Well, Generations is head smackingly bad across the board, so there’s that….nothing but respect for Ron Moore’s work with the franchise, but this wasn’t his best outing.

I recall that moment well. The Great Bird wanted a Hilton in space although it was never clear from whence the idea came.

If I recall correctly, in what could be classified as a case of art presaging eventual reality, didn’t it actually end up in a Hilton in Vegas as STAR TREK:THE EXPERIENCE?

Last time I was in the former LV Hilton (right before the Rona, 1/2020), there were still a few facades from ST:TE visible in the retail section of the resort.

Meyers awesome WOK battles influenced the tactical combat role playing games that i always saw displayed in scifi stores in the 80s but never bought. and the 1982/3 Trek arcade game (which was like a combination of TMP and TWOK)

FASA, Starfleet Battles and the TOS DC Comics of the time are so awesome!!
If they can’t get Nick Meyer, bring in Peter David to write a script.

I Loved TWOK and TUC.If there were budgetary deficiencies, I was too busy enjoying myself to notice them!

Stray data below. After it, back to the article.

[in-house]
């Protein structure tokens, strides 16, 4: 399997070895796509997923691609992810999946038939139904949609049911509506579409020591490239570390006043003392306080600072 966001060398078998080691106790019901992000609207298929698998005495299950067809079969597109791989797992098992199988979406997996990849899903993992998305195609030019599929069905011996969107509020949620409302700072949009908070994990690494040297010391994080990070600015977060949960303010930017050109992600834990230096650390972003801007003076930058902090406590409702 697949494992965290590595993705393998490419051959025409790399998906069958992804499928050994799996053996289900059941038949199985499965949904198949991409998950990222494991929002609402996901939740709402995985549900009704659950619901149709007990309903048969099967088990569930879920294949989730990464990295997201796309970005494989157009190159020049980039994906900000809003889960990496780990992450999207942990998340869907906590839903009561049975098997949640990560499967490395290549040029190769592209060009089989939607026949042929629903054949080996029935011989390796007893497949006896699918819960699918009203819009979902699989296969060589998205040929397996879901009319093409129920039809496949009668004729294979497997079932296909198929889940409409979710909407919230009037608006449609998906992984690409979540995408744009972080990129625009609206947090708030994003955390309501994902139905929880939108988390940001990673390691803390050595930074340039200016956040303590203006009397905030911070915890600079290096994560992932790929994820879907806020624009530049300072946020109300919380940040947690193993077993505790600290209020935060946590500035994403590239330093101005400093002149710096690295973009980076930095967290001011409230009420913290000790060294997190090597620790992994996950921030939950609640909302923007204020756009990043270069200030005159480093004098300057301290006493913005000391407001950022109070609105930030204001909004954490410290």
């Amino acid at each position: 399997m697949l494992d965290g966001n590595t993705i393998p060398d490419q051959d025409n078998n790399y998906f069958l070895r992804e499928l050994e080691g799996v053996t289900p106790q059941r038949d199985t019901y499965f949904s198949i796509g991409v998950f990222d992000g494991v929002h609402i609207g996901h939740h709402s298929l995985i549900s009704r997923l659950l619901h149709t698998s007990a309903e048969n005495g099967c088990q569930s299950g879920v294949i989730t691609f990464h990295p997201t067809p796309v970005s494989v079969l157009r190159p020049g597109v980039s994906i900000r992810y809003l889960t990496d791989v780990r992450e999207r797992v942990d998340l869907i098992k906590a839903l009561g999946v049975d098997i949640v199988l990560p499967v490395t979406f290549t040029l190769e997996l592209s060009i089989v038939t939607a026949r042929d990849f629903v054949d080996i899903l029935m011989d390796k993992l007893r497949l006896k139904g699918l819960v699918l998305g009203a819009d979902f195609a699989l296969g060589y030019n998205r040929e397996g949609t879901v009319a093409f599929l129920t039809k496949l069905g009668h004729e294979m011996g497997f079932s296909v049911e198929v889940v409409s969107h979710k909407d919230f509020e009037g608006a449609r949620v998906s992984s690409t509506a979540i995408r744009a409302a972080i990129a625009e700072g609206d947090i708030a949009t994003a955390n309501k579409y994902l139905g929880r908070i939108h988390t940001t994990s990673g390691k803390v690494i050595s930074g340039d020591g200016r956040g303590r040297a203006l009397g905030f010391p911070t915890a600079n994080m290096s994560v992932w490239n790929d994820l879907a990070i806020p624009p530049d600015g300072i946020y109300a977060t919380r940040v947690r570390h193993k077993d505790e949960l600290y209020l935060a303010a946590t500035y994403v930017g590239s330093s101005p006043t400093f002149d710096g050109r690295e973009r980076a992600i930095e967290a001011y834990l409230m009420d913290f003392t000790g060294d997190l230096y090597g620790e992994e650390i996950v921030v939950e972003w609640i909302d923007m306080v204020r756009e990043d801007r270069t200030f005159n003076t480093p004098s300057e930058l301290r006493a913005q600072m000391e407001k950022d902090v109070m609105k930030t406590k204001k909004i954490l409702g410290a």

I fully agree, Gary 8.5! Quality story and acting can make up for slightly-less-than-spectacular VFX.

Totally agree luck to have these wonderful movies

feel the same. recently saw TUC again and never had the feeling it was cheap. such a fine farewell for the crew.

NEver got the feeling ST VI was done ont he cheap… nor ST II, despite the obvious reuse of the Klingon ships from ST TMP. In my opinion, the destruction of Relilant and the near-destruction of Enterprise made up for the Kobayashi Maru simulator using stock footage.

More than the reuse of the stock, it was the way those shots were used. Showing the same little guy doing a flip and wave as the ship pulled out was going too far, that’s showing a stock character moment, not a generic flyby. And ALL of those stock shots from TMP show a huge dip in image quality in TWOK — they must have been sloppily recomped or (more likely) they were just duped, which is a no-no with opticals that are already a generation or two removed from the original. In the theater (and now, on blu-ray with a big TV), you can again see the huge drop in image quality when the stock shots come on.